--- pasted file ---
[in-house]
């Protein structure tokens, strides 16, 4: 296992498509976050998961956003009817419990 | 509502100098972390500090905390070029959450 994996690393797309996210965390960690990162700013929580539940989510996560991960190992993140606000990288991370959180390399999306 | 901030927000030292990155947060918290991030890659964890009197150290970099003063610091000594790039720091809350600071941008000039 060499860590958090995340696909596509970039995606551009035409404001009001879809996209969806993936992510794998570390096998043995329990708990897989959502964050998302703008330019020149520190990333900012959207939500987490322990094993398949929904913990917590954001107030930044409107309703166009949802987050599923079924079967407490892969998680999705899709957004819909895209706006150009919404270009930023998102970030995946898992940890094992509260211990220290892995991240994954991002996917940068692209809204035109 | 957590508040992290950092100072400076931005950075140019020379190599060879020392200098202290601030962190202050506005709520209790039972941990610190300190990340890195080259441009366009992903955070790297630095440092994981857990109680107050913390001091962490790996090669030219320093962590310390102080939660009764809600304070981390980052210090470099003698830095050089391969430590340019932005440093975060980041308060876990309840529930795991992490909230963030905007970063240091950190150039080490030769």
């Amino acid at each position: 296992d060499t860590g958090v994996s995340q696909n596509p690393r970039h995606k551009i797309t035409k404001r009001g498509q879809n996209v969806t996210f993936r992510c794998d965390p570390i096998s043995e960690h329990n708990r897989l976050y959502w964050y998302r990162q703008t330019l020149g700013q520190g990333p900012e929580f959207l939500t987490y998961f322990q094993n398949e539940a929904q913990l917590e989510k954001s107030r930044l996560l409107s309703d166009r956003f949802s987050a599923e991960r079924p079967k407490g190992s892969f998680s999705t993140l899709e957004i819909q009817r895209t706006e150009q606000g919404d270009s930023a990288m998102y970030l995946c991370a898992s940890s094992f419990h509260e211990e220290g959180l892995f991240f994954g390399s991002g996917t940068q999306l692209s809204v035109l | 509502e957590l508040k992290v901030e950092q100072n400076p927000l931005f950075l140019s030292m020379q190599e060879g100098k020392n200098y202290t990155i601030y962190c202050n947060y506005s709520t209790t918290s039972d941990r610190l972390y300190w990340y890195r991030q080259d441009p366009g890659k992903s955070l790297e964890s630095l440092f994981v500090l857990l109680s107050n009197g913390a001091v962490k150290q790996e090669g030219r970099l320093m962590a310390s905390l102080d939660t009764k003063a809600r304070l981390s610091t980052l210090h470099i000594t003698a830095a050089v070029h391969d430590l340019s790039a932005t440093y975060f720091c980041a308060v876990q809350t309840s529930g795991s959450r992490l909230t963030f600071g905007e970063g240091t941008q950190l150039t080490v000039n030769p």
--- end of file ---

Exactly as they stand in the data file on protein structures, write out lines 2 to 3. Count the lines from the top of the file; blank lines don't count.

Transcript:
């Protein structure tokens, strides 16, 4: 296992498509976050998961956003009817419990 | 509502100098972390500090905390070029959450 994996690393797309996210965390960690990162700013929580539940989510996560991960190992993140606000990288991370959180390399999306 | 901030927000030292990155947060918290991030890659964890009197150290970099003063610091000594790039720091809350600071941008000039 060499860590958090995340696909596509970039995606551009035409404001009001879809996209969806993936992510794998570390096998043995329990708990897989959502964050998302703008330019020149520190990333900012959207939500987490322990094993398949929904913990917590954001107030930044409107309703166009949802987050599923079924079967407490892969998680999705899709957004819909895209706006150009919404270009930023998102970030995946898992940890094992509260211990220290892995991240994954991002996917940068692209809204035109 | 957590508040992290950092100072400076931005950075140019020379190599060879020392200098202290601030962190202050506005709520209790039972941990610190300190990340890195080259441009366009992903955070790297630095440092994981857990109680107050913390001091962490790996090669030219320093962590310390102080939660009764809600304070981390980052210090470099003698830095050089391969430590340019932005440093975060980041308060876990309840529930795991992490909230963030905007970063240091950190150039080490030769």
């Amino acid at each position: 296992d060499t860590g958090v994996s995340q696909n596509p690393r970039h995606k551009i797309t035409k404001r009001g498509q879809n996209v969806t996210f993936r992510c794998d965390p570390i096998s043995e960690h329990n708990r897989l976050y959502w964050y998302r990162q703008t330019l020149g700013q520190g990333p900012e929580f959207l939500t987490y998961f322990q094993n398949e539940a929904q913990l917590e989510k954001s107030r930044l996560l409107s309703d166009r956003f949802s987050a599923e991960r079924p079967k407490g190992s892969f998680s999705t993140l899709e957004i819909q009817r895209t706006e150009q606000g919404d270009s930023a990288m998102y970030l995946c991370a898992s940890s094992f419990h509260e211990e220290g959180l892995f991240f994954g390399s991002g996917t940068q999306l692209s809204v035109l | 509502e957590l508040k992290v901030e950092q100072n400076p927000l931005f950075l140019s030292m020379q190599e060879g100098k020392n200098y202290t990155i601030y962190c202050n947060y506005s709520t209790t918290s039972d941990r610190l972390y300190w990340y890195r991030q080259d441009p366009g890659k992903s955070l790297e964890s630095l440092f994981v500090l857990l109680s107050n009197g913390a001091v962490k150290q790996e090669g030219r970099l320093m962590a310390s905390l102080d939660t009764k003063a809600r304070l981390s610091t980052l210090h470099i000594t003698a830095a050089v070029h391969d430590l340019s790039a932005t440093y975060f720091c980041a308060v876990q809350t309840s529930g795991s959450r992490l909230t963030f600071g905007e970063g240091t941008q950190l150039t080490v000039n030769p």